The Long and the Short of ETF Investing

While ETFs have been praised for their ability to offer immediate diversification and low cost exposure to a wide variety of asset classes, more and more investors are also realizing that ETFs may also allow them to tap into relatively complex investment strategies that historically would have required either significant time and analysis or a pricey management fee. The rise in popularity of ETFs has spurred a round of innovation in the world of indexing, with countless firms coming up with benchmarks designed to use objective quantitative analysis to dictate strategies that have historically been performed by teams of analysts and relied manager input and subjective decisions.

As correlations between international markets have steadily increased over the years, identifying non-correlated assets has become both increasingly important and difficult. Against this backdrop, long/short investment strategies may be an intriguing opportunity, as they maintain the potential to generate positive returns even in the most challenging of economic environments. The idea behind such an investment is relatively simple: establish a long position in an asset that is undervalued relative to a comparable security and a corresponding short position in the relatively overvalued counterpart. Because the net exposure is zero these strategies are often described as "market neutral," meaning that performance is not correlated to the general movement of the markets but rather to the relative performances of the opposite asset classes [see also Three Low Volatility ETF Options].

The long/short strategy is certainly nothing new; investors have been utilizing market neutral tactics for decades, attempting to generate profits from relative mispricings regardless of whether bullish or bearish conditions exist. Originally employed using individual stocks (e.g., long Pepsi, short Coke), long/short strategies have become increasingly complex, and are now a staple of many hedge funds. But the marriage of long/short strategies and the ETF structure is a relatively new development, with a handful of funds popping up that seek to deliver absolute returns and low correlations. Below, we outline three ETFs that use the traditional long/short strategy.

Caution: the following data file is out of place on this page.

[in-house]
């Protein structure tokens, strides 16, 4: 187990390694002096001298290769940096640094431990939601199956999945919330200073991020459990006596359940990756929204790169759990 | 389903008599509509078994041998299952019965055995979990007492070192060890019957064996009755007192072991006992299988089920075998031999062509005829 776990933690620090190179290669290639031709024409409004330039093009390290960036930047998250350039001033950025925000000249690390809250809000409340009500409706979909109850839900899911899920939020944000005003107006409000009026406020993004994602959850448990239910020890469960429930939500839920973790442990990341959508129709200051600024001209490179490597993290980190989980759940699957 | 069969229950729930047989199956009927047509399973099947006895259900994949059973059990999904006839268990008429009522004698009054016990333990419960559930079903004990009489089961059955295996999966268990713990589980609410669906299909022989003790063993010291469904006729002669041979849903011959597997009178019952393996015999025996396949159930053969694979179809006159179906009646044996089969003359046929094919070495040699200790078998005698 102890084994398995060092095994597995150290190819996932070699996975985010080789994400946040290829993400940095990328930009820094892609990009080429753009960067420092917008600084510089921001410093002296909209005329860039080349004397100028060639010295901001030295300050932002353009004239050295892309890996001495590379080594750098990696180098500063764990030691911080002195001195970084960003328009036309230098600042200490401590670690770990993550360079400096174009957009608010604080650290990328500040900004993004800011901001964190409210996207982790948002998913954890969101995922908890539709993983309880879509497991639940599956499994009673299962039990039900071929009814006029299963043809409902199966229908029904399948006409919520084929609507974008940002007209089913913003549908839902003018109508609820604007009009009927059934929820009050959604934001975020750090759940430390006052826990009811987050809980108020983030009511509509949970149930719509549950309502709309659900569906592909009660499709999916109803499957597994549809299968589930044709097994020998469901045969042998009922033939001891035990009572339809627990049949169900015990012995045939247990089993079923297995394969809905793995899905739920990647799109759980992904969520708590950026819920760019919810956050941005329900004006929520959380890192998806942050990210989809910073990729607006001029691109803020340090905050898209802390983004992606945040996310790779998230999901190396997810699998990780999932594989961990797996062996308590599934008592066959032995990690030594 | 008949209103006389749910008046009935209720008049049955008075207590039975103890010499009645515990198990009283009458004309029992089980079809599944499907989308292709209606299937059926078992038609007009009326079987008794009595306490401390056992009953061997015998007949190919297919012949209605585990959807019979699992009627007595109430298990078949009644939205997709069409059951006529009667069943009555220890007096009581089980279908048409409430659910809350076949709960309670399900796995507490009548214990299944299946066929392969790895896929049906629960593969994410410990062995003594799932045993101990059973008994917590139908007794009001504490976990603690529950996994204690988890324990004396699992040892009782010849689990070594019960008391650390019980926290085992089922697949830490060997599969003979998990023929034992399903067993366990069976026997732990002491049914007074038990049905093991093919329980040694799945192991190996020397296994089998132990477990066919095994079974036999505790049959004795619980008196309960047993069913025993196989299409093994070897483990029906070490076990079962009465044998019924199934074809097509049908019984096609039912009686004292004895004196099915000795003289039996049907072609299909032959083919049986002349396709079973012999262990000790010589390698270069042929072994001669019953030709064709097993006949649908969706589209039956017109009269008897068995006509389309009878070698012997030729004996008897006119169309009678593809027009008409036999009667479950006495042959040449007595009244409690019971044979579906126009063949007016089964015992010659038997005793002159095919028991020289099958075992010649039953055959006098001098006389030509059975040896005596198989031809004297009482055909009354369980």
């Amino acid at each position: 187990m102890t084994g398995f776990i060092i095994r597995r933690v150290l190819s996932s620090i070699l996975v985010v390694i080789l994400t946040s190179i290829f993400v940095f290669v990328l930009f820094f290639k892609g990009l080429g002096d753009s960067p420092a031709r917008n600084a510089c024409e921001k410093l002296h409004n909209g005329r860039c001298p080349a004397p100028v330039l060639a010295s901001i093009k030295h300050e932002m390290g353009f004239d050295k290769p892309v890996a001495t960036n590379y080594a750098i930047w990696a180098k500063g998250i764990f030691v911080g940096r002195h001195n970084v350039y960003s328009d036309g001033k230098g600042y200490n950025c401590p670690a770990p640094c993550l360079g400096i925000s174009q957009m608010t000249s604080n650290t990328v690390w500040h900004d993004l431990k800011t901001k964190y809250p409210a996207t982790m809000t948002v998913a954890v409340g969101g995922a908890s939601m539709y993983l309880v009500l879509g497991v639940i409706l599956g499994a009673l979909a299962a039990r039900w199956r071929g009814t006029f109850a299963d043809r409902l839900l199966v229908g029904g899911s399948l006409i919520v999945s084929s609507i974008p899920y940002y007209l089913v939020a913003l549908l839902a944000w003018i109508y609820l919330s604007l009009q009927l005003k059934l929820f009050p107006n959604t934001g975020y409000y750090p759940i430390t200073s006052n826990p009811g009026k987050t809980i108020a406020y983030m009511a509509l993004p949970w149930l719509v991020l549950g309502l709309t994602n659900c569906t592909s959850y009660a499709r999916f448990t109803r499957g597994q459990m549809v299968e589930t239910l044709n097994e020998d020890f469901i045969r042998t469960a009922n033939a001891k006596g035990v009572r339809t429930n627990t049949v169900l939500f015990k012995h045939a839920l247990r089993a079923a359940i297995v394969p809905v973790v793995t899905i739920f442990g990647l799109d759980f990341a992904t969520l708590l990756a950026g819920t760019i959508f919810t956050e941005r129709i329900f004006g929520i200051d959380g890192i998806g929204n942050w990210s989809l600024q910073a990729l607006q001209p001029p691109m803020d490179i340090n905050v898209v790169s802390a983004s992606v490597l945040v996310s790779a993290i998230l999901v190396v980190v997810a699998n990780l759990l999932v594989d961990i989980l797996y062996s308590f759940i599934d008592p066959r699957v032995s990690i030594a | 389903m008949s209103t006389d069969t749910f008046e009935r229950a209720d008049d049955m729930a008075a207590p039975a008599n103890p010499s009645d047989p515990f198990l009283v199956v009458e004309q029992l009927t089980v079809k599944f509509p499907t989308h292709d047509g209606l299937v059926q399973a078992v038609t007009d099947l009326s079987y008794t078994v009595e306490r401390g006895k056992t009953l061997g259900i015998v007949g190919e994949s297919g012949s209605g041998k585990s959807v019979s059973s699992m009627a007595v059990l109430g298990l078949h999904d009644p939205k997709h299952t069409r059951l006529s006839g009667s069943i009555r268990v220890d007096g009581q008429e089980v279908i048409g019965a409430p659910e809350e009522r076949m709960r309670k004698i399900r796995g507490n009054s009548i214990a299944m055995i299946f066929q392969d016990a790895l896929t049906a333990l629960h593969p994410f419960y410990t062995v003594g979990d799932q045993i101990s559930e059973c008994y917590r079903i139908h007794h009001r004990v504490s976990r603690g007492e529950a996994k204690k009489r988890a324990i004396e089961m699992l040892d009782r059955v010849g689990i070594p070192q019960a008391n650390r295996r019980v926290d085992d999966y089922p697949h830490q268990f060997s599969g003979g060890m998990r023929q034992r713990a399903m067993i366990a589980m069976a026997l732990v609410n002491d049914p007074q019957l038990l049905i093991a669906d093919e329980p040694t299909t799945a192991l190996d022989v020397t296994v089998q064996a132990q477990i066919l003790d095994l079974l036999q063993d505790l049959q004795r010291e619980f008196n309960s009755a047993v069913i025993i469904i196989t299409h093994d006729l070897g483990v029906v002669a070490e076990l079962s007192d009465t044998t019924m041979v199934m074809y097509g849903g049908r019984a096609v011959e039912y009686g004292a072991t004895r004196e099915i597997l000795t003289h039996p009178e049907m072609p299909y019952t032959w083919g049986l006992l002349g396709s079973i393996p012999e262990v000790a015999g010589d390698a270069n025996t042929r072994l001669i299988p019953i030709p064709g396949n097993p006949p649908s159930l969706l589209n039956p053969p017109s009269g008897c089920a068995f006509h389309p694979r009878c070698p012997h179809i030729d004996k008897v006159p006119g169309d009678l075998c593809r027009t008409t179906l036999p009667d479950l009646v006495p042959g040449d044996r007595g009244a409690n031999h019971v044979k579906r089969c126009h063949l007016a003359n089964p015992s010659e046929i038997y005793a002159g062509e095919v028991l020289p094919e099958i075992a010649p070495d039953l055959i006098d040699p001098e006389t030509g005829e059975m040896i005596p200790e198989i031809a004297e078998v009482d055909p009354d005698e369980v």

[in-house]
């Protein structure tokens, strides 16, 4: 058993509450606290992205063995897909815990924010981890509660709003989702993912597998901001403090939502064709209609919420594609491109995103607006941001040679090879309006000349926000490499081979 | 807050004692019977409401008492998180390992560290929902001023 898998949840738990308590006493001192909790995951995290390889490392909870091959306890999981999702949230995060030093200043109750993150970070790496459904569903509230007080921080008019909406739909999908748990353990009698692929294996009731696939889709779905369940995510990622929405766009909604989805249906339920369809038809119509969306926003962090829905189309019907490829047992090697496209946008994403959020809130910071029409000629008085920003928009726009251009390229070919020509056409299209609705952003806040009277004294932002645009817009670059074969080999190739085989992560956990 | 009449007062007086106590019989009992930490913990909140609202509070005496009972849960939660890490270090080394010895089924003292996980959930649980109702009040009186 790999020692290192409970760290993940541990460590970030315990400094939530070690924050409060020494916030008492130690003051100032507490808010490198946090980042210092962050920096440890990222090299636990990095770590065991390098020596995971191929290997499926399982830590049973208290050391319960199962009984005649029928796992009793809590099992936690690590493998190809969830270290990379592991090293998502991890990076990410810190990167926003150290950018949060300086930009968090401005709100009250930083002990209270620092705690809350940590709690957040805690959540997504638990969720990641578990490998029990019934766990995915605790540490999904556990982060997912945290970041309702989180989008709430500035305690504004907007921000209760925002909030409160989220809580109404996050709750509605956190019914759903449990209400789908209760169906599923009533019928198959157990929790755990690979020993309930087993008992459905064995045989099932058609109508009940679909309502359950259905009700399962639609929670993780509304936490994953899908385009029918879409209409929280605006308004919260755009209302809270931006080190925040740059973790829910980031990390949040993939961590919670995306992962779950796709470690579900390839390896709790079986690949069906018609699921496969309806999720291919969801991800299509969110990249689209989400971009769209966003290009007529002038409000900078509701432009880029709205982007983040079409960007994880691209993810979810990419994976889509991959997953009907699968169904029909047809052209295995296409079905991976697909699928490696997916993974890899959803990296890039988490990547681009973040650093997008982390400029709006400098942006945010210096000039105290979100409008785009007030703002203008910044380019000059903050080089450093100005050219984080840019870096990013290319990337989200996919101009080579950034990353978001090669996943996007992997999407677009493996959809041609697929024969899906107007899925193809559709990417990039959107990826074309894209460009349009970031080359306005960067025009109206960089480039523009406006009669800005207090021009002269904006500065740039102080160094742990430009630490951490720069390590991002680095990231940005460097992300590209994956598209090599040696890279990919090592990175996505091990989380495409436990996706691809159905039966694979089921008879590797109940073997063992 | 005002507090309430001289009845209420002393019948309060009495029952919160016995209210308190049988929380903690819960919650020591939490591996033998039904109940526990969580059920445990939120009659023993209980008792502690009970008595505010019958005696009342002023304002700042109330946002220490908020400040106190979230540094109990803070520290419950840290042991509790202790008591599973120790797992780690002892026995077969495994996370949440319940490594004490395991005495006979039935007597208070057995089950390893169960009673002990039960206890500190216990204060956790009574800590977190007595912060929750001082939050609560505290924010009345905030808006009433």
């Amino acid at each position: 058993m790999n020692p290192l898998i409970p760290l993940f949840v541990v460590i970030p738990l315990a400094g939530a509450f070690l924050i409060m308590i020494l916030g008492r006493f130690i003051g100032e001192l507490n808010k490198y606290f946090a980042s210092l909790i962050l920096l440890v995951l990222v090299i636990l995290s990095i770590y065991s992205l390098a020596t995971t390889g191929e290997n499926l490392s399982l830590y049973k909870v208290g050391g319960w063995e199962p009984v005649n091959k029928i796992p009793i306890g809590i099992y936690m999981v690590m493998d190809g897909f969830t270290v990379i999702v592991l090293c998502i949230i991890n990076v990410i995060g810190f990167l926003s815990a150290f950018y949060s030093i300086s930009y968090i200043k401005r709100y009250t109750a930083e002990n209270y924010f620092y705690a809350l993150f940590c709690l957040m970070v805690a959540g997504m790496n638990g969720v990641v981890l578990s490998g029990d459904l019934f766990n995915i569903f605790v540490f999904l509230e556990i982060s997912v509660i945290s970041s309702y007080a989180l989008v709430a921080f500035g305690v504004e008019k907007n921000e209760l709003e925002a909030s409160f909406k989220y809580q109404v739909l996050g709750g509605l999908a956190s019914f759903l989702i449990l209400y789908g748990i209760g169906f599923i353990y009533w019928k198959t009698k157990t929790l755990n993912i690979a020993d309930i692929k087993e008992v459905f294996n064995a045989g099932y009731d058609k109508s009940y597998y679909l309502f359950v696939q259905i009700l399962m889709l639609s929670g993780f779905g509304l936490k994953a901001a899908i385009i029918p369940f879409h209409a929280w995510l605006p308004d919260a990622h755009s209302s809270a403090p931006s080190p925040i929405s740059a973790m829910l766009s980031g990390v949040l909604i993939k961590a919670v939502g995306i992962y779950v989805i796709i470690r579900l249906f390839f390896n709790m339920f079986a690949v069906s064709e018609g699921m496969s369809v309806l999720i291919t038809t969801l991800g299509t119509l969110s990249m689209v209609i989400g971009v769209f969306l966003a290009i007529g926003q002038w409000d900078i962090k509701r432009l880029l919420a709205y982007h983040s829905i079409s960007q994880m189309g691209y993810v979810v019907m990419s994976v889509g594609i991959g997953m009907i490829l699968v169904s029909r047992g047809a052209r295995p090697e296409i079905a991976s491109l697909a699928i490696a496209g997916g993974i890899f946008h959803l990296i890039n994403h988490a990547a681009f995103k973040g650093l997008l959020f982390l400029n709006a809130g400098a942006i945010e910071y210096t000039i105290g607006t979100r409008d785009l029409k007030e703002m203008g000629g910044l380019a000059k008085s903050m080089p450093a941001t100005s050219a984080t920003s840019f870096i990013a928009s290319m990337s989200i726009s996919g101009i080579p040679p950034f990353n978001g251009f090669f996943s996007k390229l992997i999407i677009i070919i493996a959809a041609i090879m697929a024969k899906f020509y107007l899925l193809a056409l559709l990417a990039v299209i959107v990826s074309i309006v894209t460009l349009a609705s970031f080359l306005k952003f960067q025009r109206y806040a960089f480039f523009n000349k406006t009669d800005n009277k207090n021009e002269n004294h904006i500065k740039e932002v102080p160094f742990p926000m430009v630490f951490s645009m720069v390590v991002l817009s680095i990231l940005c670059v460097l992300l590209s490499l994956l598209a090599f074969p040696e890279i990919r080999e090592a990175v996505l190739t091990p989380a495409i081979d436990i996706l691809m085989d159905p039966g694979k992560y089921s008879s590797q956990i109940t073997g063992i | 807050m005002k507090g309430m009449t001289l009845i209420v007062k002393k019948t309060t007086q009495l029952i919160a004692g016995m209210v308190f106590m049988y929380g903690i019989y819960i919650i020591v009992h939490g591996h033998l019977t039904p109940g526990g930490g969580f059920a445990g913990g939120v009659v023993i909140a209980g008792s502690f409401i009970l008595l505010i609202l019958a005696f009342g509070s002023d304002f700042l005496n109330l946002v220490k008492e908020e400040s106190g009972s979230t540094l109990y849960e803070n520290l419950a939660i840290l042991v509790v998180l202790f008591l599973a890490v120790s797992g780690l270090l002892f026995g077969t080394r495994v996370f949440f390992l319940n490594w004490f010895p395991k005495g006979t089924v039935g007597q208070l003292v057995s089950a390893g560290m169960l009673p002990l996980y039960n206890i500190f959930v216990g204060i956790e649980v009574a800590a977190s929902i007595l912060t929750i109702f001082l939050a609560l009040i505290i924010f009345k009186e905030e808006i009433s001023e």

Diversified Alternatives Trust (NYSE: ALT  )
This iShares product doesn't seek to replicate the performance of any benchmark, making it a somewhat unique spot in the product lineup of the largest ETF issuer. Instead, ALT seeks to maximize returns from low correlated assets that are generally impervious to overall movements in the market. At the same time, the fund controls the risks from futures contracts by establishing long and short positions in historically correlated assets. ALT uses primarily futures and forwards contracts to implement relative value strategies, attempting to profit from spreads between asset classes that have deviated from fair value. ALT revolves around three primary strategies:

  • Yield and Futures Curve Arbitrage: Entering into long and short positions in bond futures, interest rate futures, commodity futures, and currency futures that appear mispriced relative to one another.
  • Technical Momentum/Reversal: Based on the theory that past price history may be predicative of future asset prices, this strategy can involve going long in assets whose recent performance exceeds historical performance (and vice versa).
  • Fundamental Relative Value: Identifies discrepancies between market and fundamental values of an asset [also read Seven Wildly Successful Active ETFs].

As shown by its current holdings, ALT maintains a number of both long and short positions. Recently, ALT was long in 10-Year U.S. Treasuries while going short government bonds from Canada, Australia, and Japan.

Credit Suisse Long/Short Liquid Index (Net) ETN (CSLS)